If your decision was to take community engagement only as a part of your communications mix (but not adopting it as the core business strategy), then the implied meaning is that, you already have a sound business model, which runs the machines (and heads) of your business without a trouble. You only take your brand community to keep your customers engaged online. Then it makes it easier for you to leave the monetary objectives outside the equation (you already have a business model, which works, so you do not have to worry too much about how to monetize the brand community). This is the ideal environment for a brand community, when the uncomfortable bedfellows (money and community) are set apart from each other. You set goals only for community engagement, brand awareness, brand mentions etc and you measure the success based on these criteria. Members of the community will never feel that they are being “marketed”, so naturally the level of engagement will rise. Instead, they happily engage in the community, which will increase their positive attitude towards your brand. This positive attitude may convert into positive word of mouth, both online and offline, which may bring you a step ahead advantage when they make their purchase decisions.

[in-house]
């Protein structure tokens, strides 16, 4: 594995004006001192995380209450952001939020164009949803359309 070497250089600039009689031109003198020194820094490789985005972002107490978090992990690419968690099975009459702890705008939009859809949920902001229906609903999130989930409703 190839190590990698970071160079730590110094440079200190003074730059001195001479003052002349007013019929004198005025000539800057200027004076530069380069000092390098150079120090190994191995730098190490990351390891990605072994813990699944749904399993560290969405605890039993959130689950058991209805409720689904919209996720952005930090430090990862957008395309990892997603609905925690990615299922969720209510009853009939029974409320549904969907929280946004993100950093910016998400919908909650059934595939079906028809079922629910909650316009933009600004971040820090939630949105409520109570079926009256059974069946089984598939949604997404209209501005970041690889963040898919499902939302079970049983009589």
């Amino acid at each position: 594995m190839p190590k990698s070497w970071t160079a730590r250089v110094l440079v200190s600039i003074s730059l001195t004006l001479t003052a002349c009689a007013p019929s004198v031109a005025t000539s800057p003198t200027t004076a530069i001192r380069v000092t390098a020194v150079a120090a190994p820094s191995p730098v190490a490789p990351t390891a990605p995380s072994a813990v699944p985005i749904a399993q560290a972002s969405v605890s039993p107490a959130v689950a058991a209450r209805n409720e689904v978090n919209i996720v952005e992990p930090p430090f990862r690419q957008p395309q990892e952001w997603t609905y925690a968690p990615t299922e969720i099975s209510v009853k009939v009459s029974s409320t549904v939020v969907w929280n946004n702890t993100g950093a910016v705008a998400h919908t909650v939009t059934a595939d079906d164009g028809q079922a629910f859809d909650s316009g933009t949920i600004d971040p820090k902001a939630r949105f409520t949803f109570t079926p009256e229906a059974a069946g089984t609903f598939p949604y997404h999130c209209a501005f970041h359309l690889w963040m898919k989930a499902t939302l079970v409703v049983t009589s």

In summary, to answer the question raised by the title of this post; most brand communities fail, because they don’t define success the right way. If you define success the wrong way, you lose focus of what you are doing and what you really want from your community, and you mess up everything.